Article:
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Brunswick Citizens For Collaborative Government v. Town of Brunswick

Superior Court of Maine, Cumberland

August 7, 2017

BRUNSWICK CITIZENS FOR COLLABORATIVE GOVERNMENT, ROBERT BASKETT, AND SOXNA DICE Plaintiffs,
v.
TOWN OF BRUNSWICK Defendant.

          ORDER ON RULE 80B APPEAL AND DECLARATORY RELIEF

          LANCE E. WALKER, JUSTICE

         Plaintiffs appeal from a decision by Defendant's, Council of the Town of Brunswick's ("Council's") decision not to hold a public hearing on a proposed ordinance, pursuant to Maine Rule of Civil Procedure 80B. Plaintiffs have also brought a declaratory judgment claim for which they seek summary judgment.

         Based on the following, the appeal is denied as moot. The court grants in part and denies in part summary judgment on the claim for declaratory relief.

         I. Background

         At a council meeting on September 19, 2016, after receiving recommendations from five committees, cost estimates, and "many" emails, and following a public discussion and question period, the Council carried a motion to sell a town-owned property. (Agreed Statement of Fact ¶ 3 Ex. B-1 59-60.) On October 17, 2016, voters requested blank petitions from the Town Clerk to begin initiative proceedings to enact a police power ordinance adding the property to the list of public parks. (Id. ¶ 7); Brunswick, Me., Charter § 1105 ("§ 1105.") On November 1, 2016, the Town Attorney issued a memorandum advising that the proposed vote was in violation of the Charter. (Id. ¶ 11 Ex. G at 5.) The Town Clerk issued the petition blanks, and on January 27, 2017, the voters returned the petitions with sufficient signatures. (Id. ¶¶ 8-9.) The Council did not schedule a public hearing on the vote supported by the signed petitioners. (Id. ¶ 10.) Instead, at a February 6, 2017 Council meeting, a motion to put the proposed new park to a vote failed, a motion to take no further steps regarding the petitions carried, and a motion authorizing a sale of the property carried. (Id. ¶¶ 13, 15.)

         On February 21, 2017, Plaintiffs filed a complaint containing two counts: (I) an 80B appeal of the Council's decision not to schedule a public hearing about the signed petitions; and (II) seeking a declaratory judgment of: (a) what is encompassed by the term "Police Power" in § 1105; and (b) whether an ordinance potentially having an effect contrary to a Council order can be initiated pursuant to § 1105. On March 8, 2017, Defendant answered. On April 6, 2017, the parties filed an agreed-to statement of fact. On April 7, 2017, the court ordered that Count II is subsumed by the Count I, 80B appeal, and to be addressed through the summary judgment process, where the 80B record would be treated as the summary judgment record and Plaintiffs' 80B brief would be treated as a motion for summary judgment in relation to Count II.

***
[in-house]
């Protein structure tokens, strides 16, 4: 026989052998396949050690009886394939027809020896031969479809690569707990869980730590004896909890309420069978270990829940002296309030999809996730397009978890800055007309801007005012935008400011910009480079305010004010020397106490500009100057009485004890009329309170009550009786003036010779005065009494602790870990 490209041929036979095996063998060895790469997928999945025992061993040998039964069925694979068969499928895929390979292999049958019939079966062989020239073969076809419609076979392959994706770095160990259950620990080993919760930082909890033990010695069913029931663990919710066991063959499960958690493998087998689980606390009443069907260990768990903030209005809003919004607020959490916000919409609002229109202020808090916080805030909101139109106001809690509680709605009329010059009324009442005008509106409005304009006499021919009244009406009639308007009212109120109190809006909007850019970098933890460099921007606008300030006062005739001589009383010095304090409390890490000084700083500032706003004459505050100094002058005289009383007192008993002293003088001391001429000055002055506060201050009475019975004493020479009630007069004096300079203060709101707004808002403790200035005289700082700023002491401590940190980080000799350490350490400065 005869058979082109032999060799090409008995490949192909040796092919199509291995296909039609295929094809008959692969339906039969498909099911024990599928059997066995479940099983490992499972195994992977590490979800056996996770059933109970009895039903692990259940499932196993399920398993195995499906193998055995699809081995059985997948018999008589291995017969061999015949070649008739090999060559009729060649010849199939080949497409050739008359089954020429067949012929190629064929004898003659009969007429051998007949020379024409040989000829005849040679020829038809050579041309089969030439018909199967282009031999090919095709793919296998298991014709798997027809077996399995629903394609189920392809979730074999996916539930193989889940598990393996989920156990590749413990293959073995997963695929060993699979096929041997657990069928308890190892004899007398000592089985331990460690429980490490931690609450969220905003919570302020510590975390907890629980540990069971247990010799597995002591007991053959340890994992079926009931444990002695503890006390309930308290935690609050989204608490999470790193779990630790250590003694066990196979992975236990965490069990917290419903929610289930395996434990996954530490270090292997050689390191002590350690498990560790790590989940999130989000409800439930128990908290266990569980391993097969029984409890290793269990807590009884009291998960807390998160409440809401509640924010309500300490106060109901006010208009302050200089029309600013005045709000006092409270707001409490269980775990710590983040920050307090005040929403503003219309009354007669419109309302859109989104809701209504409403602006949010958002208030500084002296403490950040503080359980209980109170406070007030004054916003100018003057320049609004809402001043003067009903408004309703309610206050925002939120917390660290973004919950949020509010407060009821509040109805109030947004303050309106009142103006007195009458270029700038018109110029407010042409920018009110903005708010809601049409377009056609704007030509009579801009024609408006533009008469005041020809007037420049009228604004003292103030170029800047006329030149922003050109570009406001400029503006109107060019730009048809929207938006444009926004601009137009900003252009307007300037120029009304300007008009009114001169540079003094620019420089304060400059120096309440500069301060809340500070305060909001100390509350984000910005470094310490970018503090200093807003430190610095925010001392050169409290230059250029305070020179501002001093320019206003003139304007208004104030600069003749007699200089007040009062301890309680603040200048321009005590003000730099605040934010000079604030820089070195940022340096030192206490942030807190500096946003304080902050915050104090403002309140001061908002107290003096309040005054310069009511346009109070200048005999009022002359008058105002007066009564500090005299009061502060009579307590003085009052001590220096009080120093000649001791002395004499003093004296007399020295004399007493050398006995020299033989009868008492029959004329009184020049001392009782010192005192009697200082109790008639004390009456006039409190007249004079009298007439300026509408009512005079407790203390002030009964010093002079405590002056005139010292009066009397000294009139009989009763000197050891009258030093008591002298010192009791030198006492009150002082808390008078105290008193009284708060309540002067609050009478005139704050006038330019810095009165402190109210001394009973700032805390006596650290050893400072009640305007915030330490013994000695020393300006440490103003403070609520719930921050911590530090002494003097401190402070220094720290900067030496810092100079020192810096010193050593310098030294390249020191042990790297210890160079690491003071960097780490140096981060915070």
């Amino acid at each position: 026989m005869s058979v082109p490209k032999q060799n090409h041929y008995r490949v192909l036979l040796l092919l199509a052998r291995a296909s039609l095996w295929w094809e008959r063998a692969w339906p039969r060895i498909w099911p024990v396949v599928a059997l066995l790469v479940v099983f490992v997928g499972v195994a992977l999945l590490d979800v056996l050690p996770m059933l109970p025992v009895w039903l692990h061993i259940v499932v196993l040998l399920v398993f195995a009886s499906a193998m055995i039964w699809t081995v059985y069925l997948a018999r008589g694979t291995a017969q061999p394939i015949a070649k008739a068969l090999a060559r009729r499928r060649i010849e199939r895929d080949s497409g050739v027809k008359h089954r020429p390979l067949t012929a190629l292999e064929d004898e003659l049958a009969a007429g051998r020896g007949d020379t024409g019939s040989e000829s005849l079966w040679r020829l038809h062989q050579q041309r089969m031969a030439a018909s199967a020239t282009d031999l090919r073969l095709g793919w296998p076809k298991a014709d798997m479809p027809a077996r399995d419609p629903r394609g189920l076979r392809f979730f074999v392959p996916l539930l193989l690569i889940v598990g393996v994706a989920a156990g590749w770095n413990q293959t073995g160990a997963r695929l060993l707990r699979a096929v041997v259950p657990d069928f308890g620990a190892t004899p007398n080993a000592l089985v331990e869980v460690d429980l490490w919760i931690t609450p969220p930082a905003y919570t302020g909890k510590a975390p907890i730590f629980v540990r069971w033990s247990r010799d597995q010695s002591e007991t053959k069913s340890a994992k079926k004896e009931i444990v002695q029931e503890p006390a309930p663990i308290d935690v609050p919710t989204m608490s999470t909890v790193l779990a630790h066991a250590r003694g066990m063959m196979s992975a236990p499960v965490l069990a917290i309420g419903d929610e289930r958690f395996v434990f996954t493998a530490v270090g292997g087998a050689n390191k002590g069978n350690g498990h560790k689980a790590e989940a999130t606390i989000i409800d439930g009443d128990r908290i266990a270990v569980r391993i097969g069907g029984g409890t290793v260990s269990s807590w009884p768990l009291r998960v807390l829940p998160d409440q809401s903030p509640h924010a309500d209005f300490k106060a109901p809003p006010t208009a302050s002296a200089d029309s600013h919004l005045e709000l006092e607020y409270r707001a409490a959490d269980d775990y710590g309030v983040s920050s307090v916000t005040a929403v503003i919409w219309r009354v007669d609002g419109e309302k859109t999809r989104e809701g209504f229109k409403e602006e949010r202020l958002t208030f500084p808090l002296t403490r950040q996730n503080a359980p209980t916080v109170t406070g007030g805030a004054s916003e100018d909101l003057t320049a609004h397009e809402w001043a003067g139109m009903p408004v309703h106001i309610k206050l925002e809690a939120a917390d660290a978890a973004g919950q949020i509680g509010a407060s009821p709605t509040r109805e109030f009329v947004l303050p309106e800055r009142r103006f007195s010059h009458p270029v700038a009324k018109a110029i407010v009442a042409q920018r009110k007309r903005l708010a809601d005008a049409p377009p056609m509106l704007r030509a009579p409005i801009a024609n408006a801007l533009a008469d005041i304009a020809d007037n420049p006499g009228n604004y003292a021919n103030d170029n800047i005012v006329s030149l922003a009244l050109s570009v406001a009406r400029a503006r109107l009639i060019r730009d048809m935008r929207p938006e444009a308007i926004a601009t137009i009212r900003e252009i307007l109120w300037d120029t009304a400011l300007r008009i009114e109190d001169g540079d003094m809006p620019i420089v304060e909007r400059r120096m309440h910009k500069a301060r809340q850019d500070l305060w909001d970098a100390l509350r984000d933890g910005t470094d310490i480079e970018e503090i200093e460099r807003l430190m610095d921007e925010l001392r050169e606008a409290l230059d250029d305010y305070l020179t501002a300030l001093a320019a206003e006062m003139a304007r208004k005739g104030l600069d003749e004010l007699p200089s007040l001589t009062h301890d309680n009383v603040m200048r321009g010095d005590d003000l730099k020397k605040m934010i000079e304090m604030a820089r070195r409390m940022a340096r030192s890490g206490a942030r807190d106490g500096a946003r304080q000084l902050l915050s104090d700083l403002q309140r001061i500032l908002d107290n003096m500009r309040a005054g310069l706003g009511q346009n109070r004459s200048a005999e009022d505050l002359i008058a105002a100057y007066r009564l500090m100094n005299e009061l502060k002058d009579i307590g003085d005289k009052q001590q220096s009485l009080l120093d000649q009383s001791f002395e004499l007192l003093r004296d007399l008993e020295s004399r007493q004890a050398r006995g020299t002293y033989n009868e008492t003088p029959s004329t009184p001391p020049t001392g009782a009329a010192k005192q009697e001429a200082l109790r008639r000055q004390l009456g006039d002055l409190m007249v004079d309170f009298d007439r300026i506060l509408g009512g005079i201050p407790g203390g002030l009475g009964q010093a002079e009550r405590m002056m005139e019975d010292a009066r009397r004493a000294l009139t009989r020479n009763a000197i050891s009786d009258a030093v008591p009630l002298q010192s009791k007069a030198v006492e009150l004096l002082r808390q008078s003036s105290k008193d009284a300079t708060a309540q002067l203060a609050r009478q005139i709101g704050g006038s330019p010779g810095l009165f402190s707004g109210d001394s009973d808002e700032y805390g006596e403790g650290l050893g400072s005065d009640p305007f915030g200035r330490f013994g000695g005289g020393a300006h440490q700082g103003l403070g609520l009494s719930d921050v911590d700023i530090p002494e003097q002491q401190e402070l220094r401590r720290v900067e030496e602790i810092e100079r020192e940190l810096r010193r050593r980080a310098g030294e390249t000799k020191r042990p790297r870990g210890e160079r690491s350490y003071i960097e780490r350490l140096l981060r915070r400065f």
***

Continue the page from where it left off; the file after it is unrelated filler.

On June 15, 2017, the property was sold.[1]

         II. Discussion

         a. 80B appeal of the decision not to call a public hearing

         The 80B appeal seeking an order for the Council to schedule a public hearing on the signed petitions was rendered moot by the sale of the property.[2]

         b. Summary judgment for declaratory relief

         Summary judgment is appropriate, if based on the parties' statement of material facts and the cited record, no genuine issue of material fact exists and the moving party is entitled to judgment as a matter of law. Bed v. Allstate Ins. Co., 2010 ME 20, ¶ 11, 989 A.2d 733; Dyer v. Dep't of Transport, 2008 ME 106, ¶ 14, 951 A.2d 821. "[A] fact is material if it could potentially affect the outcome of the case." Reliance Nat'l Indem. v. Knowles Indus. Servs., 2005 ME 29, ¶ 7, 868 A.2d 220. A genuine issue of material fact exists where the fact finder must choose between competing versions of the truth. Id. (citing Univ. of Me. Found, v. Fleet Bank of Me., 2003 ME 20, ¶ 20, 817 A.2d 871). When deciding a motion for summary judgment, the court reviews the materials in the light most favorable to the non-moving party. Dyer, 2008 ME 106, ¶ 14, 951 A.2d 821.

         The party opposing a summary judgment must point to specific facts showing that a factual dispute does exist in order to avoid a summary judgment. Watt v. Unifirst Corp., 2009 ME 47, ¶ 21, 969 A.2d 897; Reliance Nat'l Indent., 2005 ME 29, ¶ 9, 868 A.2d 220. Summary judgment, when appropriate, may be rendered against the moving party. M.R. Civ. P. 56(c).

         1. The right of voters to designate parks under ยง 1105 ...


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